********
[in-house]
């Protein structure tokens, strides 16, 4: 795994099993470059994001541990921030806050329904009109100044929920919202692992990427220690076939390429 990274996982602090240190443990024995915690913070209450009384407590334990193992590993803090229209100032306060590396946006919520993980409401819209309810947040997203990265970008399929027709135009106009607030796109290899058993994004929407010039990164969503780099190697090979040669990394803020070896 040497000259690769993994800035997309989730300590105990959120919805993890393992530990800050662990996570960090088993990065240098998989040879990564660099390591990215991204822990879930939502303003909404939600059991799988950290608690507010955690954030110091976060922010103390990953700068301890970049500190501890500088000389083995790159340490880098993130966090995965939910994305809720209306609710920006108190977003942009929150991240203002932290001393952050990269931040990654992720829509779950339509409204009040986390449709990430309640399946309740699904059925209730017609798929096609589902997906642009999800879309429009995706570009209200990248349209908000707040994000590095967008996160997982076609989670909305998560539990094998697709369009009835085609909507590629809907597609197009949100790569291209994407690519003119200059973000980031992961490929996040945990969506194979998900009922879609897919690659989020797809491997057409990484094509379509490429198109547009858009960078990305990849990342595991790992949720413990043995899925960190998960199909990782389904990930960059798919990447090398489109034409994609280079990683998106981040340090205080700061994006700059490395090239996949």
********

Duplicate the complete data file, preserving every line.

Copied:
[in-house]
């Protein structure tokens, strides 16, 4: 795994099993470059994001541990921030806050329904009109100044929920919202692992990427220690076939390429 990274996982602090240190443990024995915690913070209450009384407590334990193992590993803090229209100032306060590396946006919520993980409401819209309810947040997203990265970008399929027709135009106009607030796109290899058993994004929407010039990164969503780099190697090979040669990394803020070896 040497000259690769993994800035997309989730300590105990959120919805993890393992530990800050662990996570960090088993990065240098998989040879990564660099390591990215991204822990879930939502303003909404939600059991799988950290608690507010955690954030110091976060922010103390990953700068301890970049500190501890500088000389083995790159340490880098993130966090995965939910994305809720209306609710920006108190977003942009929150991240203002932290001393952050990269931040990654992720829509779950339509409204009040986390449709990430309640399946309740699904059925209730017609798929096609589902997906642009999800879309429009995706570009209200990248349209908000707040994000590095967008996160997982076609989670909305998560539990094998697709369009009835085609909507590629809907597609197009949100790569291209994407690519003119200059973000980031992961490929996040945990969506194979998900009922879609897919690659989020797809491997057409990484094509379509490429198109547009858009960078990305990849990342595991790992949720413990043995899925960190998960199909990782389904990930960059798919990447090398489109034409994609280079990683998106981040340090205080700061994006700059490395090239996949």